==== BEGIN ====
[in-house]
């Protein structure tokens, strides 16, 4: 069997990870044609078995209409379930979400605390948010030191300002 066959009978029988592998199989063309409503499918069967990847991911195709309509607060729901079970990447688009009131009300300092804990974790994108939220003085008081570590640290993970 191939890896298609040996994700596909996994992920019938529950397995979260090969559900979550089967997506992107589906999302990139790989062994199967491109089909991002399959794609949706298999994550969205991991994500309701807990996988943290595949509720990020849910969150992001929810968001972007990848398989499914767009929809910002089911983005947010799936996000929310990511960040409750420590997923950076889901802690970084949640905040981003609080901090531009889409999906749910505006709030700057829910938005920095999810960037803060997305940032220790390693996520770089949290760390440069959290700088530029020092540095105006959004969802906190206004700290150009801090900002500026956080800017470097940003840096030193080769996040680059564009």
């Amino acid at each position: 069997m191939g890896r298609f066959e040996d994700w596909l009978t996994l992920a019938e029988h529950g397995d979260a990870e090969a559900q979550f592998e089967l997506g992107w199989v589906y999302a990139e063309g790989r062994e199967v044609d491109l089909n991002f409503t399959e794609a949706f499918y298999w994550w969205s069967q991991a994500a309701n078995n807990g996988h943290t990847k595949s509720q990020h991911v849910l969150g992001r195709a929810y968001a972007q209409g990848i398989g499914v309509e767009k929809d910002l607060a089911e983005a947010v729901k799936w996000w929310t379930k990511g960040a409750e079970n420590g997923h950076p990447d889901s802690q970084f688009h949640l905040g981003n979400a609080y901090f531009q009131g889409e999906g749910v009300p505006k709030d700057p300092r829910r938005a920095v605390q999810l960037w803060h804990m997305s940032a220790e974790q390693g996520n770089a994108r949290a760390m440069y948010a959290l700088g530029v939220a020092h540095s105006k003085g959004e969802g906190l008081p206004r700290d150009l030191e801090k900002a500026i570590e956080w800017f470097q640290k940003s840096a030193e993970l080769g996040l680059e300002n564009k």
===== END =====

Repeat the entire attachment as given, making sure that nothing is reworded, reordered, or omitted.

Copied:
[in-house]
């Protein structure tokens, strides 16, 4: 069997990870044609078995209409379930979400605390948010030191300002 066959009978029988592998199989063309409503499918069967990847991911195709309509607060729901079970990447688009009131009300300092804990974790994108939220003085008081570590640290993970 191939890896298609040996994700596909996994992920019938529950397995979260090969559900979550089967997506992107589906999302990139790989062994199967491109089909991002399959794609949706298999994550969205991991994500309701807990996988943290595949509720990020849910969150992001929810968001972007990848398989499914767009929809910002089911983005947010799936996000929310990511960040409750420590997923950076889901802690970084949640905040981003609080901090531009889409999906749910505006709030700057829910938005920095999810960037803060997305940032220790390693996520770089949290760390440069959290700088530029020092540095105006959004969802906190206004700290150009801090900002500026956080800017470097940003840096030193080769996040680059564009």
């Amino acid at each position: 069997m191939g890896r298609f066959e040996d994700w596909l009978t996994l992920a019938e029988h529950g397995d979260a990870e090969a559900q979550f592998e089967l997506g992107w199989v589906y999302a990139e063309g790989r062994e199967v044609d491109l089909n991002f409503t399959e794609a949706f499918y298999w994550w969205s069967q991991a994500a309701n078995n807990g996988h943290t990847k595949s509720q990020h991911v849910l969150g992001r195709a929810y968001a972007q209409g990848i398989g499914v309509e767009k929809d910002l607060a089911e983005a947010v729901k799936w996000w929310t379930k990511g960040a409750e079970n420590g997923h950076p990447d889901s802690q970084f688009h949640l905040g981003n979400a609080y901090f531009q009131g889409e999906g749910v009300p505006k709030d700057p300092r829910r938005a920095v605390q999810l960037w803060h804990m997305s940032a220790e974790q390693g996520n770089a994108r949290a760390m440069y948010a959290l700088g530029v939220a020092h540095s105006k003085g959004e969802g906190l008081p206004r700290d150009l030191e801090k900002a500026i570590e956080w800017f470097q640290k940003s840096a030193e993970l080769g996040l680059e300002n564009k």